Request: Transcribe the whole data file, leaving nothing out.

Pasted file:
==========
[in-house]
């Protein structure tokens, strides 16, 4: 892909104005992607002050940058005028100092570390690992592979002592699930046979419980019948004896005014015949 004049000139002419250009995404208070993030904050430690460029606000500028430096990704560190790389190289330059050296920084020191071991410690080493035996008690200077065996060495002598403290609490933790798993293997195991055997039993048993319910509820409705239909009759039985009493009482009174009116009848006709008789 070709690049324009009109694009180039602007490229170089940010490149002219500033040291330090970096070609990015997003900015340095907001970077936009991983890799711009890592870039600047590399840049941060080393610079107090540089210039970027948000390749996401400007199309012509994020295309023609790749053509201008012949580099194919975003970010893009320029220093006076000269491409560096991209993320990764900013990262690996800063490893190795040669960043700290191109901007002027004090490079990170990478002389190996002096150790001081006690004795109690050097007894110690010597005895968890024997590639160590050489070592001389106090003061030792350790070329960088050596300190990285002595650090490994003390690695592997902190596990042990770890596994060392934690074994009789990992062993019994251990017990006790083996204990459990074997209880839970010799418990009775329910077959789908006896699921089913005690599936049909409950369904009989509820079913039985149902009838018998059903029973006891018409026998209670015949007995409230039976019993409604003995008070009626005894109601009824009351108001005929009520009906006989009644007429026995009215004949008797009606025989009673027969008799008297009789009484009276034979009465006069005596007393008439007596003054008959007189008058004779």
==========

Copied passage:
[in-house]
């Protein structure tokens, strides 16, 4: 892909104005992607002050940058005028100092570390690992592979002592699930046979419980019948004896005014015949 004049000139002419250009995404208070993030904050430690460029606000500028430096990704560190790389190289330059050296920084020191071991410690080493035996008690200077065996060495002598403290609490933790798993293997195991055997039993048993319910509820409705239909009759039985009493009482009174009116009848006709008789 070709690049324009009109694009180039602007490229170089940010490149002219500033040291330090970096070609990015997003900015340095907001970077936009991983890799711009890592870039600047590399840049941060080393610079107090540089210039970027948000390749996401400007199309012509994020295309023609790749053509201008012949580099194919975003970010893009320029220093006076000269491409560096991209993320990764900013990262690996800063490893190795040669960043700290191109901007002027004090490079990170990478002389190996002096150790001081006690004795109690050097007894110690010597005895968890024997590639160590050489070592001389106090003061030792350790070329960088050596300190990285002595650090490994003390690695592997902190596990042990770890596994060392934690074994009789990992062993019994251990017990006790083996204990459990074997209880839970010799418990009775329910077959789908006896699921089913005690599936049909409950369904009989509820079913039985149902009838018998059903029973006891018409026998209670015949007995409230039976019993409604003995008070009626005894109601009824009351108001005929009520009906006989009644007429026995009215004949008797009606025989009673027969008799008297009789009484009276034979009465006069005596007393008439007596003054008959007189008058004779």